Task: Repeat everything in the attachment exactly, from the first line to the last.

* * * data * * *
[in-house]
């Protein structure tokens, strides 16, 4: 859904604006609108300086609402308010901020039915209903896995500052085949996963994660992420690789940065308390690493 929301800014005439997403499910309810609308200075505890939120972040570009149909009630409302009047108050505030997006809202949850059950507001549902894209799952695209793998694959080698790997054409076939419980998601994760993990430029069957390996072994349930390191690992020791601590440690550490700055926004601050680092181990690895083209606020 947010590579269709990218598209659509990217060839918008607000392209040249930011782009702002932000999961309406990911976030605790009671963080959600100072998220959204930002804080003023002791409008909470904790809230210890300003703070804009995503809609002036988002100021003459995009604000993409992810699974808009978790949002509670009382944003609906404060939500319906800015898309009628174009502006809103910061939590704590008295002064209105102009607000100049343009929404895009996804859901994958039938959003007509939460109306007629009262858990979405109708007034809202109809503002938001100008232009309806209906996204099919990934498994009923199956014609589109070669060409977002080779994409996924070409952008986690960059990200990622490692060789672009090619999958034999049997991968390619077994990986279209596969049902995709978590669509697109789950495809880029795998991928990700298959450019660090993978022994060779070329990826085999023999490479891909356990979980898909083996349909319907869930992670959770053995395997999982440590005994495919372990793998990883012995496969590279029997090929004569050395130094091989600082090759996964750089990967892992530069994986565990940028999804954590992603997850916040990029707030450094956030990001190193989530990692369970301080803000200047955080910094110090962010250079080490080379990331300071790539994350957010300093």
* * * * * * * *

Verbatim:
[in-house]
């Protein structure tokens, strides 16, 4: 859904604006609108300086609402308010901020039915209903896995500052085949996963994660992420690789940065308390690493 929301800014005439997403499910309810609308200075505890939120972040570009149909009630409302009047108050505030997006809202949850059950507001549902894209799952695209793998694959080698790997054409076939419980998601994760993990430029069957390996072994349930390191690992020791601590440690550490700055926004601050680092181990690895083209606020 947010590579269709990218598209659509990217060839918008607000392209040249930011782009702002932000999961309406990911976030605790009671963080959600100072998220959204930002804080003023002791409008909470904790809230210890300003703070804009995503809609002036988002100021003459995009604000993409992810699974808009978790949002509670009382944003609906404060939500319906800015898309009628174009502006809103910061939590704590008295002064209105102009607000100049343009929404895009996804859901994958039938959003007509939460109306007629009262858990979405109708007034809202109809503002938001100008232009309806209906996204099919990934498994009923199956014609589109070669060409977002080779994409996924070409952008986690960059990200990622490692060789672009090619999958034999049997991968390619077994990986279209596969049902995709978590669509697109789950495809880029795998991928990700298959450019660090993978022994060779070329990826085999023999490479891909356990979980898909083996349909319907869930992670959770053995395997999982440590005994495919372990793998990883012995496969590279029997090929004569050395130094091989600082090759996964750089990967892992530069994986565990940028999804954590992603997850916040990029707030450094956030990001190193989530990692369970301080803000200047955080910094110090962010250079080490080379990331300071790539994350957010300093």